What is Probable Cause and What Does it Mean in Florida?
Most people are aware of the basic concept behind protection from unlawful search and seizure and how it is embedded in the 4th Amendment of the U.S. Constitution, but they are not aware of the finer mechanics of this concept. The general rule is that seizures of property or searches are unlawful. Unless “probable cause” exists, and this is true even when a search or arrest is being carried out under a warrant. Determining whether probable cause was present is a task frequently undertaken by Florida criminal defense attorneys seeking to ensure their client’s rights.
The Definition of Probable Cause
A law enforcement officer or a judge may be in a position to determine probable cause. When a warrant has been obtained before a search is conducted, the judge who approved the warrant has made the initial finding of probable cause. In Florida, this is governed by Rule 3.120 and Florida Statute 933.07, both of which empower the judge to find probable cause when issuing search warrants.
When a law enforcement officer makes this determination, it’s based on a belief that the circumstances and facts within his or her available knowledge would lead a reasonable person to believe two things:
- that a criminal offense has been committed; and
- that the potential arrestee committed the offense.
In terms of property, probable cause is defined as when the circumstances and facts at play would lead a reasonable person to assume that the property is stolen, contraband, or otherwise evidence linked to a crime and that the property is likely to be found in the property that will be searched.
What is a Reasonable Person?
The “reasonable person” tests are objective and are based on the concept that such a reasonable person would have the same information as the law enforcement officer actually involved in the case.
What Rules Govern the Application of Probable Cause and Arrests?
In Florida, there are several statutes related to the application of probable cause. Generally, a law enforcement officer must observe events that lead him or her to determine that probable cause exists. Otherwise, a law enforcement officer generally needs to convince a judge to issue an arrest warrant. However, a law enforcement officer can arrest someone without having observed any events and without an arrest warrant if that officer determines that the person has committed a criminal act under one of the following statutes:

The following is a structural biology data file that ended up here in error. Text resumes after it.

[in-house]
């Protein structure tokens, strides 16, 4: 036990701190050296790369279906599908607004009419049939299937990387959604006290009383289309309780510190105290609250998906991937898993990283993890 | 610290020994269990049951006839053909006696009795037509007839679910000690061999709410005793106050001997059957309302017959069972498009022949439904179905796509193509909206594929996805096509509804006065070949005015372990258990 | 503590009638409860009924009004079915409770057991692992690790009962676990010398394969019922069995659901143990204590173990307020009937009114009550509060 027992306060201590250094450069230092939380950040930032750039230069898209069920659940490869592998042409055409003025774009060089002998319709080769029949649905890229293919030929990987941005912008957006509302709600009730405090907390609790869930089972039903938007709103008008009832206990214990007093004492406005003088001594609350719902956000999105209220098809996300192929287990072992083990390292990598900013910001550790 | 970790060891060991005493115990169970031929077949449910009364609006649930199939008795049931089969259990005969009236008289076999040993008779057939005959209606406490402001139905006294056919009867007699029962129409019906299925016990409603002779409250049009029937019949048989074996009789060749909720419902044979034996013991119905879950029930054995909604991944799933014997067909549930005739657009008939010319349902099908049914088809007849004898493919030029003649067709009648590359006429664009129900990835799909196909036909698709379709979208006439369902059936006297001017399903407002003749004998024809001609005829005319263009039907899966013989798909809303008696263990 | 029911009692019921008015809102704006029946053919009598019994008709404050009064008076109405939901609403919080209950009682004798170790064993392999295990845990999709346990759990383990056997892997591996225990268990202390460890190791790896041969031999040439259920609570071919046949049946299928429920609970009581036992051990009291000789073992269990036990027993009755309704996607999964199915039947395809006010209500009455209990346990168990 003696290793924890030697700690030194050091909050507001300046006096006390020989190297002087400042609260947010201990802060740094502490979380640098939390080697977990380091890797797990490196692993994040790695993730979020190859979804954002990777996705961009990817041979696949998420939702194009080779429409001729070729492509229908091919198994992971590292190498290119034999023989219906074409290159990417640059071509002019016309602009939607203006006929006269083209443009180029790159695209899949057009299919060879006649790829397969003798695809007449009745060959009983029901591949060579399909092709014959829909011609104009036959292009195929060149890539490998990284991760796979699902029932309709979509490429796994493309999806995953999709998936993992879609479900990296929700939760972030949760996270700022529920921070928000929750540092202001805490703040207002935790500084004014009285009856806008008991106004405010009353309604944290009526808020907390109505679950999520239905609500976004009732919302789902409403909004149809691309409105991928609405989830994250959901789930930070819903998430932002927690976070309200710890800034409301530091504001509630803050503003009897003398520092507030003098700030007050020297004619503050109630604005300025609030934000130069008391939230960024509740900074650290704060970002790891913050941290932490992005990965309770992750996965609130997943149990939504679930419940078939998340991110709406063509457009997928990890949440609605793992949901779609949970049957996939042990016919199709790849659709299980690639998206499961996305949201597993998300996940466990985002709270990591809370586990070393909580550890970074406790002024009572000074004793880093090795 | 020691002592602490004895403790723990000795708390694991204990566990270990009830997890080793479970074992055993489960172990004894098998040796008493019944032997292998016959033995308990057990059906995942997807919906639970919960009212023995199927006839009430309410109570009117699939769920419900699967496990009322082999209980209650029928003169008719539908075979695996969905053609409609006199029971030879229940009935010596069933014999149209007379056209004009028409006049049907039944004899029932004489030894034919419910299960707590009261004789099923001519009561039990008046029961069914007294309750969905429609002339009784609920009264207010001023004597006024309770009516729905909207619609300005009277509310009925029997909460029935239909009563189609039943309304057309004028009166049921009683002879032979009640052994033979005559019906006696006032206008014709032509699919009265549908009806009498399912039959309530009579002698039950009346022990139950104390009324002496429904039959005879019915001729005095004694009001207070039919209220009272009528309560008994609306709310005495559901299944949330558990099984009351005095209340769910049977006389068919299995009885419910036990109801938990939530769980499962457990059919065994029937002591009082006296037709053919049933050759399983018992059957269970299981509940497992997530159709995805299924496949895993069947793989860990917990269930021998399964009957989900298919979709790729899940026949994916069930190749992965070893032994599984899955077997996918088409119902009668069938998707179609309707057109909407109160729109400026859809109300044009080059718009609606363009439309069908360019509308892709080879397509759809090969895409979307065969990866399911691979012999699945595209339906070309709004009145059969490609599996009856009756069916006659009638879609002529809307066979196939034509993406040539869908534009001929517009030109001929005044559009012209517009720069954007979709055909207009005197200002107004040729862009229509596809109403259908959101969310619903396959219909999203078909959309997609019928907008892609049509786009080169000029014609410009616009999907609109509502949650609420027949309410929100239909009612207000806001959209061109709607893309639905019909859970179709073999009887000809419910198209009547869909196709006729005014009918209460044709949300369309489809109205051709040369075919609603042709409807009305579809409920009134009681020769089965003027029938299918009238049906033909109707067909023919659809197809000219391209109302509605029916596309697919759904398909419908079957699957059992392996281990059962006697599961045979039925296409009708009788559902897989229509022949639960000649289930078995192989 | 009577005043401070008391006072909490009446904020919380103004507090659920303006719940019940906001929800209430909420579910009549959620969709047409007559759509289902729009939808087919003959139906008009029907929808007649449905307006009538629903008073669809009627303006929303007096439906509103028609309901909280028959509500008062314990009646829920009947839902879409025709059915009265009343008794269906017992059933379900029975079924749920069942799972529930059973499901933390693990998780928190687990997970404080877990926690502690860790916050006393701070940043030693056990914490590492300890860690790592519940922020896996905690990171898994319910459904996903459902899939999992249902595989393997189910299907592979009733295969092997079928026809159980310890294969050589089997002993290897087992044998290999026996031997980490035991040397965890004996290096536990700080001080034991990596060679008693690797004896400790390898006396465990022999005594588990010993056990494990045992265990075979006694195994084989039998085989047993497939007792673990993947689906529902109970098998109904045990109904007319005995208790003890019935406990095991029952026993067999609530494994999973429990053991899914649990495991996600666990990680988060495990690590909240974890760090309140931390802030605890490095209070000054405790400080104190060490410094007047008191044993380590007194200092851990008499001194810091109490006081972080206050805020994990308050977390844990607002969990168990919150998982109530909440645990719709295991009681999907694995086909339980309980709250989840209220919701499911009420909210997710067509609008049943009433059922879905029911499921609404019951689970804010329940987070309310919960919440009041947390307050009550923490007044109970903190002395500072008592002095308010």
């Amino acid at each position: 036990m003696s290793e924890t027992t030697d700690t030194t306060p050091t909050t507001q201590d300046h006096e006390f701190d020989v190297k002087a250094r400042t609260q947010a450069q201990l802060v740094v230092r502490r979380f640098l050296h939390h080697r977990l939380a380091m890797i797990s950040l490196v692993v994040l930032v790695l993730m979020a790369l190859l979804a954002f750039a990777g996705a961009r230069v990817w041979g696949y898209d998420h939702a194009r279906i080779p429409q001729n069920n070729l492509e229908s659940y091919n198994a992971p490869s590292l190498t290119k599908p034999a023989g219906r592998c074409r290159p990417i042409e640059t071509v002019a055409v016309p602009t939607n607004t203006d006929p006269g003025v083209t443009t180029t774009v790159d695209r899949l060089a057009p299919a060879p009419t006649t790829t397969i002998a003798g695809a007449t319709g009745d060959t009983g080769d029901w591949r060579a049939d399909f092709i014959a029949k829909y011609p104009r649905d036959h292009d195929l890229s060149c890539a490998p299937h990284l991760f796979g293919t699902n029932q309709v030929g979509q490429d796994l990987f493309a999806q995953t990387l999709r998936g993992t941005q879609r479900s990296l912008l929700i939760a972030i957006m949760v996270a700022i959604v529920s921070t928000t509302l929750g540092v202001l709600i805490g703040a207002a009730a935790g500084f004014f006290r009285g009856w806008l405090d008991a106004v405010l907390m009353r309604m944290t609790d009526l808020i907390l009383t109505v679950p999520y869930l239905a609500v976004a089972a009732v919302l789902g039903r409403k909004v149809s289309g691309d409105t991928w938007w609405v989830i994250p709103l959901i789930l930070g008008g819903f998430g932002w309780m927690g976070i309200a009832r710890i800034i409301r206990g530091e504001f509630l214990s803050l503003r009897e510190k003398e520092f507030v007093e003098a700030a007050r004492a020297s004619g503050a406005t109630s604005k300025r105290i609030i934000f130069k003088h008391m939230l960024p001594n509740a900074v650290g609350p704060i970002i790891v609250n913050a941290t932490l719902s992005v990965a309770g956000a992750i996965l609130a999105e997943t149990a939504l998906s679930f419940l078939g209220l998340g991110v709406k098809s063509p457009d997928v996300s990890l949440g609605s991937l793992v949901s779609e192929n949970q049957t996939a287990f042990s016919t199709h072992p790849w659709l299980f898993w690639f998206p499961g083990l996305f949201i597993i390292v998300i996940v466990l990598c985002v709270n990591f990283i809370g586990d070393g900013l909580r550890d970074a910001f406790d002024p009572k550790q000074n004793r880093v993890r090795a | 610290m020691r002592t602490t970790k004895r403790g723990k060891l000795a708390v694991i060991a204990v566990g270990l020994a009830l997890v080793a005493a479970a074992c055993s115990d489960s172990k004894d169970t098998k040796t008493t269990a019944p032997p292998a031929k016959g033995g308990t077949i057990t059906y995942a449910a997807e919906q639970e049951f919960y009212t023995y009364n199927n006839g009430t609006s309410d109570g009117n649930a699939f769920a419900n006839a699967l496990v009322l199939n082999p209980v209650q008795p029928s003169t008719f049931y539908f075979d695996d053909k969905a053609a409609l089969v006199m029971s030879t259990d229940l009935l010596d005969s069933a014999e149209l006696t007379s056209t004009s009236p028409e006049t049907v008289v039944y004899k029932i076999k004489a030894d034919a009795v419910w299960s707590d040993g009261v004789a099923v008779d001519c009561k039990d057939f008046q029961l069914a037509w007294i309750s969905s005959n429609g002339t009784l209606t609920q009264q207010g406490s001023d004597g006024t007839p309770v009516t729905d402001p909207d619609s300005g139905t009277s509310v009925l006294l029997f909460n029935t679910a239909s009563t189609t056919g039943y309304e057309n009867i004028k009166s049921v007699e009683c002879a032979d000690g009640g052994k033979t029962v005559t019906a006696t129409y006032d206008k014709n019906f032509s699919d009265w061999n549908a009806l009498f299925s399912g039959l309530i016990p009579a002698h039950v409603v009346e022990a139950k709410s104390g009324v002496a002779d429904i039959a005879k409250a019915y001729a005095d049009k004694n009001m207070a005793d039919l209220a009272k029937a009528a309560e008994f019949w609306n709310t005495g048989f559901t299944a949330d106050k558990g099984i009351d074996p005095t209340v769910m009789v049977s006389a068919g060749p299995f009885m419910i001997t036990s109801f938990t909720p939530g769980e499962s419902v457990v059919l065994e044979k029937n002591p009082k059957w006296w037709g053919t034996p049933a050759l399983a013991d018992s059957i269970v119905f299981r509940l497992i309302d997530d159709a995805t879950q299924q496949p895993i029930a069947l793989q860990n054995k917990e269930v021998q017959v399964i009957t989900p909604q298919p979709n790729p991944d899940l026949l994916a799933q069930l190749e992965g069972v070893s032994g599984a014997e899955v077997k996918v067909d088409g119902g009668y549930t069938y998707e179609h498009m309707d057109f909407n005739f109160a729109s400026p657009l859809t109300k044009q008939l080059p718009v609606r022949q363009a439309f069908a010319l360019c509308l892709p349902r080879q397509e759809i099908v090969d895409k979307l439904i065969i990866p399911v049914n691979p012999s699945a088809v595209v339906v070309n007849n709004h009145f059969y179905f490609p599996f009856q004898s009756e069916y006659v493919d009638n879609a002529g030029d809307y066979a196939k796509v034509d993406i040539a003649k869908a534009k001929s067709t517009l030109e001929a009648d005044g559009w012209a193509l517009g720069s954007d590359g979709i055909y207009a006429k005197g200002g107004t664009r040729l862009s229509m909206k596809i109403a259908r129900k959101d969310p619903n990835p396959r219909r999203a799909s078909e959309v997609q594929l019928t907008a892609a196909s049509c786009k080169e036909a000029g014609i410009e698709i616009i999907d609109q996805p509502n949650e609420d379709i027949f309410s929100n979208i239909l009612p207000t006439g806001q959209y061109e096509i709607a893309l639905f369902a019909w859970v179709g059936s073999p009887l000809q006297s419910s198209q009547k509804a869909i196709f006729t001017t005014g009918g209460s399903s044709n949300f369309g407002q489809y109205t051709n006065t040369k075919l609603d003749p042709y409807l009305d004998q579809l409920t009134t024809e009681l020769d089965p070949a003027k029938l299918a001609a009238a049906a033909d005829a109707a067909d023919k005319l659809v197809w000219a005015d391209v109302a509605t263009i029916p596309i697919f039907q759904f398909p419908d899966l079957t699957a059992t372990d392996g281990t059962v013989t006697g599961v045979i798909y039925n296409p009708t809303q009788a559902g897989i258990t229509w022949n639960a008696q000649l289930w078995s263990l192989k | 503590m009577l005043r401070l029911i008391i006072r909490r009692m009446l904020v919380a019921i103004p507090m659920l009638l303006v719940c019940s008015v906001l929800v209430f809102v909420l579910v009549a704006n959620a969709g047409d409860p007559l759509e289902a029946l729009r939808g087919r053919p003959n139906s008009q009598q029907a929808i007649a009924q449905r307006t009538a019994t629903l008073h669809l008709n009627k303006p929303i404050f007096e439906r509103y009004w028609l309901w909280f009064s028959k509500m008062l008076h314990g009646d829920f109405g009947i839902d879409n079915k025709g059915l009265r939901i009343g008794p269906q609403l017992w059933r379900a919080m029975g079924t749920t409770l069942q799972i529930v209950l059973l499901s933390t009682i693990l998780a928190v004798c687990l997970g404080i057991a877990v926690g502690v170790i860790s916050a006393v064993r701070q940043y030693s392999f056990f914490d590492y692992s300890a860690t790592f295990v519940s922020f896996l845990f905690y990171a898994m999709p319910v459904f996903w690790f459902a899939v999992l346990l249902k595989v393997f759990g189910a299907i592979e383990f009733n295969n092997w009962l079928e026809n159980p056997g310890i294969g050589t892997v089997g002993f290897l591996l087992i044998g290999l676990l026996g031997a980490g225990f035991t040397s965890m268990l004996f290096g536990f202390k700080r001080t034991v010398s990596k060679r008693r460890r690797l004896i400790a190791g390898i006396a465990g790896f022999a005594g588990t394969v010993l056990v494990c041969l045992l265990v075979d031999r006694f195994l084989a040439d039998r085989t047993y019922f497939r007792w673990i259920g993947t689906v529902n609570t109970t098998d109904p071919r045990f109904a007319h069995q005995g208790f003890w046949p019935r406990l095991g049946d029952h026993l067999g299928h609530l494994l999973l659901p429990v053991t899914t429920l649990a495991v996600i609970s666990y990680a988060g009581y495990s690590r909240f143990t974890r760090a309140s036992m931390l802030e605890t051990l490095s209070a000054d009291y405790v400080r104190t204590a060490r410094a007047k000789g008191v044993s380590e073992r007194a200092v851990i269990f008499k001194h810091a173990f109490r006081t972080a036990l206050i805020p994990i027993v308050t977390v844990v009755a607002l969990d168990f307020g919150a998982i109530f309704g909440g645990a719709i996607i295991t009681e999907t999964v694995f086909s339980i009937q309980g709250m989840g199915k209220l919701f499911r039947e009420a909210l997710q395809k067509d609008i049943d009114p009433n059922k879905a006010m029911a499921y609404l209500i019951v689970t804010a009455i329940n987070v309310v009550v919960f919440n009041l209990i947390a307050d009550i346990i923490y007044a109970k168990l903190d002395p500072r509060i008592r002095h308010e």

- Florida Statute 790.233: related to possession of ammunition, firearms, or when a person is subject to injunctions against committing acts of stalking, domestic violence, or cyberstalking
- Florida Statute 741.31: related to violation of an injunction for a domestic violence protection order
- Florida Statute 784.07: related to violating a protective order for sexual violence, repeat violence, or sexual violence
Situations where an arrest warrant is absent tend to be very complex and thus are discussed often in case law (decisions of appellate courts). For example, in the Wong Sun V. U.S. Case, it was found that the reliability of information on which an officer can act cannot be any less stringent than situations where an arrest warrant is obtained. This is only one example of the continuous attempt to interpret the Fourth Amendment.
Protection from unreasonable search, seizure, or arrest as a result of lack of probable cause involves advocacy from committed criminal defense attorneys in Florida. The law continues to evolve from higher appellate courts. Lawyers must continuously educate themselves and read the rulings of higher courts in order to fight for their clients. Experienced criminal defense attorneys who work to uphold the rights of charged individuals in court may file motions to suppress or motions to dismiss if it becomes apparent that the individual’s constitutional rights were not protected. At Koberlein Law Offices we constantly read the rulings of higher courts and spend our own time and money attending training when we are not in the courts fighting for our clients.